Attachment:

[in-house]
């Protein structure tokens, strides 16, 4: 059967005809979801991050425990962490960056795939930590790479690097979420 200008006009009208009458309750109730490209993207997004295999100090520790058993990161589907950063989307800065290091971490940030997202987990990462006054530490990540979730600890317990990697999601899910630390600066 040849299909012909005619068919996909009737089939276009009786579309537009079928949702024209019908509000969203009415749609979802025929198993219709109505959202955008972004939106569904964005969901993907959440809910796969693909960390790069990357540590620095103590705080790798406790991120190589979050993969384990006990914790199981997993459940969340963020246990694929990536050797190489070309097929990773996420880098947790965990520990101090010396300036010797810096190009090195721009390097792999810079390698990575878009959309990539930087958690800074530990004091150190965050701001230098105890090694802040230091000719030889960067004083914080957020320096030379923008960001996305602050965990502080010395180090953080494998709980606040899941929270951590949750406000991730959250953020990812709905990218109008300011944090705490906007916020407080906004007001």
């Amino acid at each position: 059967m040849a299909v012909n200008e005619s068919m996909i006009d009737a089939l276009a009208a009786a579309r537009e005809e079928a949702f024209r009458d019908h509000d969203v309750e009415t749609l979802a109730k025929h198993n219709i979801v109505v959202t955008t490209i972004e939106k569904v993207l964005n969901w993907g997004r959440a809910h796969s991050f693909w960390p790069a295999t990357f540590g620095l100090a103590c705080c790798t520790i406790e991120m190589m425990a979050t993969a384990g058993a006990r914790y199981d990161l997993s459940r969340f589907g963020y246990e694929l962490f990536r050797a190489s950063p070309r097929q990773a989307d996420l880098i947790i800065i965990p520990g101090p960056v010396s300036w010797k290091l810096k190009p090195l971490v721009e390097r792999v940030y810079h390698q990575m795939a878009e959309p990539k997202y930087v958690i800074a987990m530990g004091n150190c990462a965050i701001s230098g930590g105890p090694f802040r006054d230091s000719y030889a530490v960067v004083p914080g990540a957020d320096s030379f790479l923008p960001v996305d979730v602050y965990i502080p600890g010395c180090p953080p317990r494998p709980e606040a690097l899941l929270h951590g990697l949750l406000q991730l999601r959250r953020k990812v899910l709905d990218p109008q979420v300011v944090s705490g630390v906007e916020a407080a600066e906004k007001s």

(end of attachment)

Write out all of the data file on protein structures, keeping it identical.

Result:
[in-house]
């Protein structure tokens, strides 16, 4: 059967005809979801991050425990962490960056795939930590790479690097979420 200008006009009208009458309750109730490209993207997004295999100090520790058993990161589907950063989307800065290091971490940030997202987990990462006054530490990540979730600890317990990697999601899910630390600066 040849299909012909005619068919996909009737089939276009009786579309537009079928949702024209019908509000969203009415749609979802025929198993219709109505959202955008972004939106569904964005969901993907959440809910796969693909960390790069990357540590620095103590705080790798406790991120190589979050993969384990006990914790199981997993459940969340963020246990694929990536050797190489070309097929990773996420880098947790965990520990101090010396300036010797810096190009090195721009390097792999810079390698990575878009959309990539930087958690800074530990004091150190965050701001230098105890090694802040230091000719030889960067004083914080957020320096030379923008960001996305602050965990502080010395180090953080494998709980606040899941929270951590949750406000991730959250953020990812709905990218109008300011944090705490906007916020407080906004007001």
């Amino acid at each position: 059967m040849a299909v012909n200008e005619s068919m996909i006009d009737a089939l276009a009208a009786a579309r537009e005809e079928a949702f024209r009458d019908h509000d969203v309750e009415t749609l979802a109730k025929h198993n219709i979801v109505v959202t955008t490209i972004e939106k569904v993207l964005n969901w993907g997004r959440a809910h796969s991050f693909w960390p790069a295999t990357f540590g620095l100090a103590c705080c790798t520790i406790e991120m190589m425990a979050t993969a384990g058993a006990r914790y199981d990161l997993s459940r969340f589907g963020y246990e694929l962490f990536r050797a190489s950063p070309r097929q990773a989307d996420l880098i947790i800065i965990p520990g101090p960056v010396s300036w010797k290091l810096k190009p090195l971490v721009e390097r792999v940030y810079h390698q990575m795939a878009e959309p990539k997202y930087v958690i800074a987990m530990g004091n150190c990462a965050i701001s230098g930590g105890p090694f802040r006054d230091s000719y030889a530490v960067v004083p914080g990540a957020d320096s030379f790479l923008p960001v996305d979730v602050y965990i502080p600890g010395c180090p953080p317990r494998p709980e606040a690097l899941l929270h951590g990697l949750l406000q991730l999601r959250r953020k990812v899910l709905d990218p109008q979420v300011v944090s705490g630390v906007e916020a407080a600066e906004k007001s």